Many papers have a policy of not reviewing non-Equity shows. For the most part, they assume that a non-Equity production isn’t a professional production and perceive little value in covering those kinds of activities in their papers. I would agree entirely with that position. The problem we face – although it was solved admirably by the comments and accompanying articles about “In the Heights”, is how does anyone know what the provenance of the show is? American Equity does have a list on their website where you can find a list of what they are aware is touring without Equity contracts. But your average audience member is still completely in the dark in this area, many of them not having any idea that these productions could be anything less than the exact same people in the exact same production with the exact same sets/costume/lighting etc, that they would have seen in New York.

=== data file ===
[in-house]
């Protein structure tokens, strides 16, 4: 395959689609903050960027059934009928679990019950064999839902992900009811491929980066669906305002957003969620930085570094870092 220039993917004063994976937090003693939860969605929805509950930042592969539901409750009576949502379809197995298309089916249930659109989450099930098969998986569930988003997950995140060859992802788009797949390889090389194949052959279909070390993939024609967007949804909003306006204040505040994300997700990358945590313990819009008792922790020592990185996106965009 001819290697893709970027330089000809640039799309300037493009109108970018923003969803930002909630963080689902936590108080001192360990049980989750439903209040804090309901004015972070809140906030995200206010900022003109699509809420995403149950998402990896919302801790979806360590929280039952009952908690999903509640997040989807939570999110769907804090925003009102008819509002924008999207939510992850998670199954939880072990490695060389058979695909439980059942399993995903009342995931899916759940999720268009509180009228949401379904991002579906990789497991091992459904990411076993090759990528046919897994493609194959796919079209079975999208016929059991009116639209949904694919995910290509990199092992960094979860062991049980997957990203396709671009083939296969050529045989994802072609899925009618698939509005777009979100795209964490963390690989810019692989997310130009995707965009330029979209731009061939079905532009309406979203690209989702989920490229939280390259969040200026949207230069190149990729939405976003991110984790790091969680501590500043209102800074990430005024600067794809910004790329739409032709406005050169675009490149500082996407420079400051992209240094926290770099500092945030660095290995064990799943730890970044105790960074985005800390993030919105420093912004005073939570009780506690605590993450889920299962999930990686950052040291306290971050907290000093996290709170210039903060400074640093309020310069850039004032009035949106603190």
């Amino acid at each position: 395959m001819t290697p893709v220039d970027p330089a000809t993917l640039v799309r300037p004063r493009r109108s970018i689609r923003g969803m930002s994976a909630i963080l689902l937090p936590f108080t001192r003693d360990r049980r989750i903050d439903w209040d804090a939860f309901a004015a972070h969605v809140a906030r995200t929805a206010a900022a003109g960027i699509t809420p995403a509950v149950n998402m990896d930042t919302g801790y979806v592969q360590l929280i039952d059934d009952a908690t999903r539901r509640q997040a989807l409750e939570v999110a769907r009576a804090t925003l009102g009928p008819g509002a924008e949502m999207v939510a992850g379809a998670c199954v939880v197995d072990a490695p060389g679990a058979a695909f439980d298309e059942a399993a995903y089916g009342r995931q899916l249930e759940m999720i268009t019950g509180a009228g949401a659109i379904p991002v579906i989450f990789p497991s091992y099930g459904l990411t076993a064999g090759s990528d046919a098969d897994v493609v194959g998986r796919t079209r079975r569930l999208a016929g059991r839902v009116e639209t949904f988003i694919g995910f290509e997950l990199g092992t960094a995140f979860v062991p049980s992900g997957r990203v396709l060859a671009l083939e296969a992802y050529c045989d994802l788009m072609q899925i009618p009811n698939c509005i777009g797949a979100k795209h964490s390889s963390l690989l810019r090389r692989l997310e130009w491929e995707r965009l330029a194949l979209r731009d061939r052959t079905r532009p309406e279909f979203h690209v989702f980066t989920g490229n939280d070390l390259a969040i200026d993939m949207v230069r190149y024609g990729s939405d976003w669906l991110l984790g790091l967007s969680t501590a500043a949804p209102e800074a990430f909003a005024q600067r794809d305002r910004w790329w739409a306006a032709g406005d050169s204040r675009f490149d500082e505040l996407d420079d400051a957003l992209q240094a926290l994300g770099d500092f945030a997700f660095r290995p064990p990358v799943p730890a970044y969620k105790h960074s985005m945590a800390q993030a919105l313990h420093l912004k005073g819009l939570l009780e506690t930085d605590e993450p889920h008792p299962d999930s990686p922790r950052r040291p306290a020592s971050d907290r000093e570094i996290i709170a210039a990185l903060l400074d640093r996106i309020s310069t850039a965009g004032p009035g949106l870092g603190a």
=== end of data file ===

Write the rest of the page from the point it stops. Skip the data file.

Turning a show away at the border isn’t the best solution, but it is one that I will gladly take.
Unfortunately, current immigration procedures do not offer us the ability to stop these shows at the border. Equity has begun working with both MPs and government bureaucrats to make the changes needed to give us the right to be consulted on whether or not a production should be allowed to enter the country but that will take time. In another positive twist, this little bit of coverage in the newspapers will add to our ammunition when speaking with the elected in Ottawa about this issue. Turning a show away at the border isn’t the best solution, but it is one that I will gladly take. Ideally, we want Canadian audiences to be able to see high quality touring productions, productions which whet their appetite for more theatre of all types, productions which often engage Canadians, I might add. And the best way to do that is to find ways to support the efforts of our colleagues at American Equity and to find ways to discourage presenters from importing non-union shows into our largest theatres. When they can fill their stages with cheap, non-Equity shows, it takes work away from our members and it lowers the overall quality of theatre in this country. And no one should support that, no matter how badly the kids want to see Shrek in person…